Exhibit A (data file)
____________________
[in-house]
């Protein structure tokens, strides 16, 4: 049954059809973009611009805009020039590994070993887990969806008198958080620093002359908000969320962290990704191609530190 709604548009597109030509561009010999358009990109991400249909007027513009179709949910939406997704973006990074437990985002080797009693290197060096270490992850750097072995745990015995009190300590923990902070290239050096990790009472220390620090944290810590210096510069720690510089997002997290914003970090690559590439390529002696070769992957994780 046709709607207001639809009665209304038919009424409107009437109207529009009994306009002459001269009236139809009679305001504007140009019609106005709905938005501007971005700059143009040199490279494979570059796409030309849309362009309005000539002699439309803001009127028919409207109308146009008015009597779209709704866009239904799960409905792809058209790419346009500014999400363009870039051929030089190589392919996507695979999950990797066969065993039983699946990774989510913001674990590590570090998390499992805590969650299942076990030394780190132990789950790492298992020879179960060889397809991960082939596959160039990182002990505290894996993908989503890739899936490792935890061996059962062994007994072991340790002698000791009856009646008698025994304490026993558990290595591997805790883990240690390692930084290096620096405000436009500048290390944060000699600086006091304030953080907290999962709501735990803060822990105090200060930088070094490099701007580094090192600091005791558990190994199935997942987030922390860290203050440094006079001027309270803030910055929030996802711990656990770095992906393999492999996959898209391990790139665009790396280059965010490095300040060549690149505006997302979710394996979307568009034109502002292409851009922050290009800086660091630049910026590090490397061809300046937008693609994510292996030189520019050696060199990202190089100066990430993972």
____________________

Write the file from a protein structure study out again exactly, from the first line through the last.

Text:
[in-house]
């Protein structure tokens, strides 16, 4: 049954059809973009611009805009020039590994070993887990969806008198958080620093002359908000969320962290990704191609530190 709604548009597109030509561009010999358009990109991400249909007027513009179709949910939406997704973006990074437990985002080797009693290197060096270490992850750097072995745990015995009190300590923990902070290239050096990790009472220390620090944290810590210096510069720690510089997002997290914003970090690559590439390529002696070769992957994780 046709709607207001639809009665209304038919009424409107009437109207529009009994306009002459001269009236139809009679305001504007140009019609106005709905938005501007971005700059143009040199490279494979570059796409030309849309362009309005000539002699439309803001009127028919409207109308146009008015009597779209709704866009239904799960409905792809058209790419346009500014999400363009870039051929030089190589392919996507695979999950990797066969065993039983699946990774989510913001674990590590570090998390499992805590969650299942076990030394780190132990789950790492298992020879179960060889397809991960082939596959160039990182002990505290894996993908989503890739899936490792935890061996059962062994007994072991340790002698000791009856009646008698025994304490026993558990290595591997805790883990240690390692930084290096620096405000436009500048290390944060000699600086006091304030953080907290999962709501735990803060822990105090200060930088070094490099701007580094090192600091005791558990190994199935997942987030922390860290203050440094006079001027309270803030910055929030996802711990656990770095992906393999492999996959898209391990790139665009790396280059965010490095300040060549690149505006997302979710394996979307568009034109502002292409851009922050290009800086660091630049910026590090490397061809300046937008693609994510292996030189520019050696060199990202190089100066990430993972």